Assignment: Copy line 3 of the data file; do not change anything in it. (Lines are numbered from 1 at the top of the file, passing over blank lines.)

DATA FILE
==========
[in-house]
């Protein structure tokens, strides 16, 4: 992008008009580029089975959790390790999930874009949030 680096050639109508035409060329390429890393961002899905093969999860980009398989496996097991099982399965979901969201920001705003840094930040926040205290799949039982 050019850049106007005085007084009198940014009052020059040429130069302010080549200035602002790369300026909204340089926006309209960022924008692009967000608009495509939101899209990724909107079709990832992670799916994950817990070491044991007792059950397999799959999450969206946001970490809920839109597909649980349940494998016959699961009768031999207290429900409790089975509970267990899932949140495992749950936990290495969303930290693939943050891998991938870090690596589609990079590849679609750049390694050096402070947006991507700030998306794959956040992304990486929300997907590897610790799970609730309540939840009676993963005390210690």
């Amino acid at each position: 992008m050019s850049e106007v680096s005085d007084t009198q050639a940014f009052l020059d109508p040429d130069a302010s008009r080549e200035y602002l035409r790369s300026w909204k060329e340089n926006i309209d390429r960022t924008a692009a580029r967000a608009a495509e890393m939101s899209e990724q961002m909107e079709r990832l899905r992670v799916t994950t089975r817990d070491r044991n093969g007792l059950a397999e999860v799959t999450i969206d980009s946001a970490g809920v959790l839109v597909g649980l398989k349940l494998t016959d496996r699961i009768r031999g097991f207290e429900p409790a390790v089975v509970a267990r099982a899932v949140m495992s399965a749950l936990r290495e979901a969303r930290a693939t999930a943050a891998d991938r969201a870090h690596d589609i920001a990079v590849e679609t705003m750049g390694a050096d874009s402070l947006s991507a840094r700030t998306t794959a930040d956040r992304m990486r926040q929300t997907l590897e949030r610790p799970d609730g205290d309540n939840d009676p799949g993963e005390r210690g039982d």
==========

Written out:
């Amino acid at each position: 992008m050019s850049e106007v680096s005085d007084t009198q050639a940014f009052l020059d109508p040429d130069a302010s008009r080549e200035y602002l035409r790369s300026w909204k060329e340089n926006i309209d390429r960022t924008a692009a580029r967000a608009a495509e890393m939101s899209e990724q961002m909107e079709r990832l899905r992670v799916t994950t089975r817990d070491r044991n093969g007792l059950a397999e999860v799959t999450i969206d980009s946001a970490g809920v959790l839109v597909g649980l398989k349940l494998t016959d496996r699961i009768r031999g097991f207290e429900p409790a390790v089975v509970a267990r099982a899932v949140m495992s399965a749950l936990r290495e979901a969303r930290a693939t999930a943050a891998d991938r969201a870090h690596d589609i920001a990079v590849e679609t705003m750049g390694a050096d874009s402070l947006s991507a840094r700030t998306t794959a930040d956040r992304m990486r926040q929300t997907l590897e949030r610790p799970d609730g205290d309540n939840d009676p799949g993963e005390r210690g039982d």